Report: ag corporations boom despite California’s historic drought

California is suffering from its worst drought in 1,200 years, but that hasn’t prevented some of the state’s most powerful corporate agricultural interests from flourishing. In a report released Wednesday, Food & Water Watch found that agricultural corporations have used an outdated water rights system to their advantage and expanded their most water-intensive operations, even as some rural communities have run out of water completely.

In California, water rights are complex and often based on seniority. The report urged Gov. Gavin Newsom to overhaul the system before it’s too late. California is becoming hotter and drier, and while a recent string of atmospheric rivers has bolstered the state’s water supply, residents are still bracing for a third year of drought; over 1 million Californians already lack access to clean water, and that number is expected to increase.

“Developing water policy that speaks to the realities of climate change requires political courage and the courage to oppose the wishes of major political funders,” the report states, “but if Governor Newsom truly wants to be a climate leader and to address California’s long-term water issues, the current crisis provides him an opportunity for action.”

The report identifies several massive allocations of water that it argues “put corporations over people.” Alfalfa growers, in particular, are called out, as the crop requires nearly 1 trillion gallons of water a year. Alfalfa is grown in some of California’s hottest and driest regions, including Imperial County, where a small group of agricultural interests owns some of the most senior water rights to the Colorado River. The county’s farmers have repeatedly resisted proposed cuts to their water usage, and on Tuesday, California refused to sign onto a multi-state effort to voluntarily cut their Colorado River water deliveries.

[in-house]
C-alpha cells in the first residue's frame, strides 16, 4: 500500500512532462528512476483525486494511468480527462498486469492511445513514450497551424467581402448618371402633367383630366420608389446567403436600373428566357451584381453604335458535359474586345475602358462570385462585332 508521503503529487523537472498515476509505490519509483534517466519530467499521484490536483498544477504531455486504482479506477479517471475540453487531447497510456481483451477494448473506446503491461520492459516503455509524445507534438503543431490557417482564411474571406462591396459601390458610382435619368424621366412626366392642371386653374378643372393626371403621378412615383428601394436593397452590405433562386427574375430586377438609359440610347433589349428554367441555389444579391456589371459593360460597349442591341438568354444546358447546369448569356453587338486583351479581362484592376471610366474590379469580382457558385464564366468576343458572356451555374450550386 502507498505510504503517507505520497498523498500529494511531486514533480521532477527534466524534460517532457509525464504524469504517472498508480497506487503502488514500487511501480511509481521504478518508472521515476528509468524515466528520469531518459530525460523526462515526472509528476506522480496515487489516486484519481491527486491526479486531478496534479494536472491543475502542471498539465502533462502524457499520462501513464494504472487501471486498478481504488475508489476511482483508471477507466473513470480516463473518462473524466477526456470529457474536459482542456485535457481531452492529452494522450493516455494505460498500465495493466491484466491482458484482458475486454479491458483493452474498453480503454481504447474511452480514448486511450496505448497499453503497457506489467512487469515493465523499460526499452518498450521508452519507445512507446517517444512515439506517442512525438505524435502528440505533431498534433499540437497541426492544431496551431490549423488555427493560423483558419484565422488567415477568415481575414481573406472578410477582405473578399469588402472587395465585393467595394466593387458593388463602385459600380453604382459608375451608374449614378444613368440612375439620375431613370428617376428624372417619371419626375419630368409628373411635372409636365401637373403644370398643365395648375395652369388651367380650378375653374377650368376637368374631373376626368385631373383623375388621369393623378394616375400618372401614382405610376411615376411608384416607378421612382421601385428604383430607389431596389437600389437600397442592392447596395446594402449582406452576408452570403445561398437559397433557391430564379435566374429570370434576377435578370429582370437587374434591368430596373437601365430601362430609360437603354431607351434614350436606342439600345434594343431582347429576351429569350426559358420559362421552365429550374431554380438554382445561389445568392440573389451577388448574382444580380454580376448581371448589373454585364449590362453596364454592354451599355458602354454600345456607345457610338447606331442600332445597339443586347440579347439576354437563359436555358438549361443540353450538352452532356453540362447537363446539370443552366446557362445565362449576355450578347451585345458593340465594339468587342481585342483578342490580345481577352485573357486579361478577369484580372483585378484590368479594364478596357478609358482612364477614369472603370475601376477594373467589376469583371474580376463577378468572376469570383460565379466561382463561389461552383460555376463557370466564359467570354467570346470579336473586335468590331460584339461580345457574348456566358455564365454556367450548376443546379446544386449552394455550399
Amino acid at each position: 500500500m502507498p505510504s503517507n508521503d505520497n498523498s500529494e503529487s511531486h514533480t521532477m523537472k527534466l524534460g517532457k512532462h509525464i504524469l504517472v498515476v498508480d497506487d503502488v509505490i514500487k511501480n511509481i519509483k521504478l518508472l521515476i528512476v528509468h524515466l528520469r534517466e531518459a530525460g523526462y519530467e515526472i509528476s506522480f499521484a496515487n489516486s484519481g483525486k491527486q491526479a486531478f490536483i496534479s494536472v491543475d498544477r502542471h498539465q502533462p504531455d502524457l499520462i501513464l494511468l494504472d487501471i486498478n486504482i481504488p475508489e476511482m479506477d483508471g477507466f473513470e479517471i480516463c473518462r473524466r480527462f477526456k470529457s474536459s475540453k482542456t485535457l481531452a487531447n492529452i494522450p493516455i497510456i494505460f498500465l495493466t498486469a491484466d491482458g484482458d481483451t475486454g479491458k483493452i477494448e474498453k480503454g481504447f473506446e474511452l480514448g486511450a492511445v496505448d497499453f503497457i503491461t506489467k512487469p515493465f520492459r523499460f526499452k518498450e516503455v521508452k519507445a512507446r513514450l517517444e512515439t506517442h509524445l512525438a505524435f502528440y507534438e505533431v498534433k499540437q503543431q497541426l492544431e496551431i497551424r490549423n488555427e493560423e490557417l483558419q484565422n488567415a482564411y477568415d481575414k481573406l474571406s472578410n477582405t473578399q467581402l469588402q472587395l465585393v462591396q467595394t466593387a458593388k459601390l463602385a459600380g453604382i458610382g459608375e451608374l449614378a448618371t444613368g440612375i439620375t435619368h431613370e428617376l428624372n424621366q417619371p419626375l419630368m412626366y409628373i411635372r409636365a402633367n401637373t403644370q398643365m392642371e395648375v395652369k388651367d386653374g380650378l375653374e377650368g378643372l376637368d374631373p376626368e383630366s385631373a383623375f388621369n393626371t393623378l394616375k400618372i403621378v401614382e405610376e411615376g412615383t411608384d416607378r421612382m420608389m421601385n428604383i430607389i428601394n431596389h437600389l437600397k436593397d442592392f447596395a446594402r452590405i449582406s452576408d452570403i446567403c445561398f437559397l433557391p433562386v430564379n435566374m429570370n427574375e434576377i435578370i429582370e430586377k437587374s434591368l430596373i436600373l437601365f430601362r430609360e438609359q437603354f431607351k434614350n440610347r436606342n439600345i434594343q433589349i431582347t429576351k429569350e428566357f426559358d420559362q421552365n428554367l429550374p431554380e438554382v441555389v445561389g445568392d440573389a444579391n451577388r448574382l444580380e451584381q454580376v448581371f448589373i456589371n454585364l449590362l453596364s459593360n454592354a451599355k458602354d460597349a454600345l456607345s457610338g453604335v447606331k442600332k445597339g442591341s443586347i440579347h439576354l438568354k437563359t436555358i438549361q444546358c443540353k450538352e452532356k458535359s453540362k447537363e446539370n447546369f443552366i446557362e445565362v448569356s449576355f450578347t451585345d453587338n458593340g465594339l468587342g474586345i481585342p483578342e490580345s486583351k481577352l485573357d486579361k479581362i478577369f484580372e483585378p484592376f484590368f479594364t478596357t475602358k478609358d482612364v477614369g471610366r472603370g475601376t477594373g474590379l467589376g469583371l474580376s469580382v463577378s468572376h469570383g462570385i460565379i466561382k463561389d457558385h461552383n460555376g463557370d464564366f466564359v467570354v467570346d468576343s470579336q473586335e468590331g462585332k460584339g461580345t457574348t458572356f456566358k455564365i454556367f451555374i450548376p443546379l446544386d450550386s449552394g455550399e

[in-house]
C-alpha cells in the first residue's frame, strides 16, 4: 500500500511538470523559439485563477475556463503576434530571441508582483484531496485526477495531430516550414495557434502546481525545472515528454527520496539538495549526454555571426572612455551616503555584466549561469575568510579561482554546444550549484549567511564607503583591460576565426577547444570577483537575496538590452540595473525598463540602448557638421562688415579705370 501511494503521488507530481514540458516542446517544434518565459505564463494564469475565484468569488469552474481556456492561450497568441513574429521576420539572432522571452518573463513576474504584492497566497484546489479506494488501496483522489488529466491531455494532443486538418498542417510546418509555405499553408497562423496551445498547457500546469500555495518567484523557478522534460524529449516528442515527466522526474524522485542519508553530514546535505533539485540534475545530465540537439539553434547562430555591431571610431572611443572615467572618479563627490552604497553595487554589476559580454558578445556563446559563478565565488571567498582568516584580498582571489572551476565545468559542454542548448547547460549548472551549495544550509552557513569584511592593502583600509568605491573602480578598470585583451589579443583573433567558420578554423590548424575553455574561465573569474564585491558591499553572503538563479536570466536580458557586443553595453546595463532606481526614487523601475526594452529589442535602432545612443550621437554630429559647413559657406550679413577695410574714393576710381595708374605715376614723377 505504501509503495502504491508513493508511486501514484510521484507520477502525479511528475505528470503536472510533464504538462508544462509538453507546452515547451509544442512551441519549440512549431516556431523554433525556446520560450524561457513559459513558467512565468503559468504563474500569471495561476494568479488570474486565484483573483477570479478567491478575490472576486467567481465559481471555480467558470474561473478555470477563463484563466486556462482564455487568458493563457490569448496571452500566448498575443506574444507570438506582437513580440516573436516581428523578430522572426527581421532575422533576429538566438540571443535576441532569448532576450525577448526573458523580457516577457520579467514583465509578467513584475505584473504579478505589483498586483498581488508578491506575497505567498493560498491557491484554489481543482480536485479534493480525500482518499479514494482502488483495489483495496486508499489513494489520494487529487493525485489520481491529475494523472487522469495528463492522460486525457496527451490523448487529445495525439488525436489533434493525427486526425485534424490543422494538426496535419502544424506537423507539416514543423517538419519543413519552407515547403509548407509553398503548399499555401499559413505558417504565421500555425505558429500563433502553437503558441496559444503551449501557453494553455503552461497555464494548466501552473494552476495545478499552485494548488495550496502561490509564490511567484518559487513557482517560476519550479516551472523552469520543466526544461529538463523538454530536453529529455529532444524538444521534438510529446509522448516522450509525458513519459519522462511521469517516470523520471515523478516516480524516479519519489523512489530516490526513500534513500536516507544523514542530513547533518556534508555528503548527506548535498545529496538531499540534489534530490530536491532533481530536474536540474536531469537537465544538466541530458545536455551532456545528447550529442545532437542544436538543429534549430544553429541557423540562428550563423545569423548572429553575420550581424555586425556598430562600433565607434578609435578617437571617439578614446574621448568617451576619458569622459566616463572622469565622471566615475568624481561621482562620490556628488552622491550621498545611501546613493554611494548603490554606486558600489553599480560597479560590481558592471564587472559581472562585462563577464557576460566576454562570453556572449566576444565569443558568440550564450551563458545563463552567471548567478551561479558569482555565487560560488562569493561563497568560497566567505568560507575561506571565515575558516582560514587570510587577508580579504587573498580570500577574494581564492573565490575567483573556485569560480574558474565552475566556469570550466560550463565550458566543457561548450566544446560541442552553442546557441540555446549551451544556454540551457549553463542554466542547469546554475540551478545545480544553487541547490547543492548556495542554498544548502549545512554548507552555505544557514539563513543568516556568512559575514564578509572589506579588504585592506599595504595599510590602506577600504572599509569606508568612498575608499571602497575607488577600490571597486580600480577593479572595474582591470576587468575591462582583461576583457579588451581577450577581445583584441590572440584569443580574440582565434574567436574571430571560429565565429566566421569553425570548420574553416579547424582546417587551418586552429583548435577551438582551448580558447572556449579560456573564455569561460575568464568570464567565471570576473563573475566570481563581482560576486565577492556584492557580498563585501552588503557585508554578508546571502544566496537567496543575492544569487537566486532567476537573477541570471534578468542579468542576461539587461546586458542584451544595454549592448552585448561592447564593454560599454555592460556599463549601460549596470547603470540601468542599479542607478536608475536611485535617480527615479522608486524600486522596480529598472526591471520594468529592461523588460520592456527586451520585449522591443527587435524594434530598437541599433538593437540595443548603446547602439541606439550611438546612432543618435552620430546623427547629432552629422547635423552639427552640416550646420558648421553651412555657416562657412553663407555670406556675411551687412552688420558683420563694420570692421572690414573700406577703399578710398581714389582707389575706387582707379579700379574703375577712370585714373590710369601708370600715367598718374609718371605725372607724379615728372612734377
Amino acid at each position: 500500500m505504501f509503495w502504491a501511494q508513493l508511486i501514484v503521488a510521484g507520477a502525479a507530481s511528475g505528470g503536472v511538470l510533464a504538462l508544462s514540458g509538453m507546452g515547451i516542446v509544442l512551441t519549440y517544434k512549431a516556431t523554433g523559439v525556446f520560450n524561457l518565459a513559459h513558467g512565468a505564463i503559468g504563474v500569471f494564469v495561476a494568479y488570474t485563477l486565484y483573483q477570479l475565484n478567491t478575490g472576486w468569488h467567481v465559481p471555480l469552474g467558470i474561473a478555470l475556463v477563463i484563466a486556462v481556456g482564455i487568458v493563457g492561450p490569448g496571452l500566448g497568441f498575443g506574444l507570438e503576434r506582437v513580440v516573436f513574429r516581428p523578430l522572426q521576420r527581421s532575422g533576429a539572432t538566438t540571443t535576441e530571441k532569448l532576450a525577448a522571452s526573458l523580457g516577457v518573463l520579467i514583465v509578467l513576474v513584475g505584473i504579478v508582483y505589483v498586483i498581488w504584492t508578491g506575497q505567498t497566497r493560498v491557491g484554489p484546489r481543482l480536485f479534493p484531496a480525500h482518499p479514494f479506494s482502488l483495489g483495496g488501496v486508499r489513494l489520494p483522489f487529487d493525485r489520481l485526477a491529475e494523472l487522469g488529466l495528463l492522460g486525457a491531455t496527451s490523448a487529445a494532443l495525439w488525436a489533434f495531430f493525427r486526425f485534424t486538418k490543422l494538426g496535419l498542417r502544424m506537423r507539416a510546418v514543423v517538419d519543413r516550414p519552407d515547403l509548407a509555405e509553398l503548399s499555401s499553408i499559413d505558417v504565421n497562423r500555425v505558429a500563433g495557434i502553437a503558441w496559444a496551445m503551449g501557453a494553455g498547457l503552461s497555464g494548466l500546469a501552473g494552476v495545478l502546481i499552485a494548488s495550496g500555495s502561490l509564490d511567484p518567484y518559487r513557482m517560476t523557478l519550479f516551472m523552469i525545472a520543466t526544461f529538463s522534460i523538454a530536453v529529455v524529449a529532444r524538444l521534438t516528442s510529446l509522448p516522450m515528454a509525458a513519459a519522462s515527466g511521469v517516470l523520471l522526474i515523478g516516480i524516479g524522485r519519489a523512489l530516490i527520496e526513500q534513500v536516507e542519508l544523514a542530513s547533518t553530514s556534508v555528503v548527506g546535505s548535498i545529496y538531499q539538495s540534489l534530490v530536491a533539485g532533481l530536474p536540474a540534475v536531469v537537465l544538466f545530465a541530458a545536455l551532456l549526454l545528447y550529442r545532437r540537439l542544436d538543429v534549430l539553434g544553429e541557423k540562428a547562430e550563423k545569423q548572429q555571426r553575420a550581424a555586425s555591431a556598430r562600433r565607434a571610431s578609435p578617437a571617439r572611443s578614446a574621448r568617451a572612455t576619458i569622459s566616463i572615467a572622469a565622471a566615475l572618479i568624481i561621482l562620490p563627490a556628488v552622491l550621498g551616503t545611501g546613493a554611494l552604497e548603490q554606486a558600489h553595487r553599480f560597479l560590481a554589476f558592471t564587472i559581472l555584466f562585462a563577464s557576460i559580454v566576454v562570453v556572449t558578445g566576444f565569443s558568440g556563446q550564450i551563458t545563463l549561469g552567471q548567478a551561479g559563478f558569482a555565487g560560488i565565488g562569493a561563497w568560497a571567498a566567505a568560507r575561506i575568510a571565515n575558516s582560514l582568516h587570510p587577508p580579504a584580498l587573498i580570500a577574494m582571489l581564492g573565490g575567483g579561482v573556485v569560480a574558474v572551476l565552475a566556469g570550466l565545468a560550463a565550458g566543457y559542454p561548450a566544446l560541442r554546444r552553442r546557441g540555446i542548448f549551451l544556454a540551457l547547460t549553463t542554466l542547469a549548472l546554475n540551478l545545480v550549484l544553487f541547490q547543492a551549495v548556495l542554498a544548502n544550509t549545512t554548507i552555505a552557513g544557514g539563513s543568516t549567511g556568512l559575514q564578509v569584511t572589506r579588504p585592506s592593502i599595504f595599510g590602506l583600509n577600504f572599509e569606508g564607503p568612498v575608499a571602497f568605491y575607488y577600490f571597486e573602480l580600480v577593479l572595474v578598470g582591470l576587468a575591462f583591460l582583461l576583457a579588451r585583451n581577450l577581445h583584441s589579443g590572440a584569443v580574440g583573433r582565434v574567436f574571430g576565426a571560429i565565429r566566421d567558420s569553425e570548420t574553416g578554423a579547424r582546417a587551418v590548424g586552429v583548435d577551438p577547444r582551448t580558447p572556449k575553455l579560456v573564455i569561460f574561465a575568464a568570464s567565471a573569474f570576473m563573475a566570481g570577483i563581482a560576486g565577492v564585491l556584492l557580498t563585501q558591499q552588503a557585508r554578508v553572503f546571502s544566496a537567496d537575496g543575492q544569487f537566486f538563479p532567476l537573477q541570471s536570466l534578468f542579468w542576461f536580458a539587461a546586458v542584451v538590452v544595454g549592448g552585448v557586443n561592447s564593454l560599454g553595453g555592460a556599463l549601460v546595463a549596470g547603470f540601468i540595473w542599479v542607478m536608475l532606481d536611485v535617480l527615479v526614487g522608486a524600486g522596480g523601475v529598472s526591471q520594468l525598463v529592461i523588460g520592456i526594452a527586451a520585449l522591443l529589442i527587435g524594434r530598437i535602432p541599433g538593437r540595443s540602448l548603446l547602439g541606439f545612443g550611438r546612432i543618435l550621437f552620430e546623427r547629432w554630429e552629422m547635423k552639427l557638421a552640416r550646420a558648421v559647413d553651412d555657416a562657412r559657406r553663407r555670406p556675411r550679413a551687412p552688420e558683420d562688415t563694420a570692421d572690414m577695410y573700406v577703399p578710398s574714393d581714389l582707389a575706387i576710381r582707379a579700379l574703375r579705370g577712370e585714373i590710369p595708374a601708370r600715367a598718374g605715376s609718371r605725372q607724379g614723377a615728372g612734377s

Food & Water Watch notes that California allows corporations to buy land with senior water rights, and huge global companies have taken advantage. The alfalfa grower Fondomonte Farms, for instance, operates in Blythe, California, but is a subsidiary of the Saudi company Almarai. Almarai started buying land and water rights in the southwestern U.S. after the Saudi government determined alfalfa was too water-intensive to grow domestically.

The report also singles out the almond industry, which grew by 78 percent between 2010 and 2022, despite relentless drought. According to the report, almond and pistachio growing consumed an estimated 523 billion more gallons of water in 2021 than in 2017, which is equivalent to the indoor water use of 34 million people. The report notes that this expansion has particularly benefited the Wonderful Company, owned by Stewart and Lynda Reznick, who are among the wealthiest farmers in the world.

The state’s mega-dairies are rapidly expanding, too. According to the report, the industry now uses more than 142 million gallons of water a day.

Newsom’s current drought strategy, the report says, is “promoting industry boondoggles like desalination and building massive tunnel projects to further complicate California’s water system.” Instead, the authors argue, state officials should define water as a public resource and strictly regulate the way agriculture uses it, curtail groundwater pumping and enforce mandatory conservation measures throughout the state.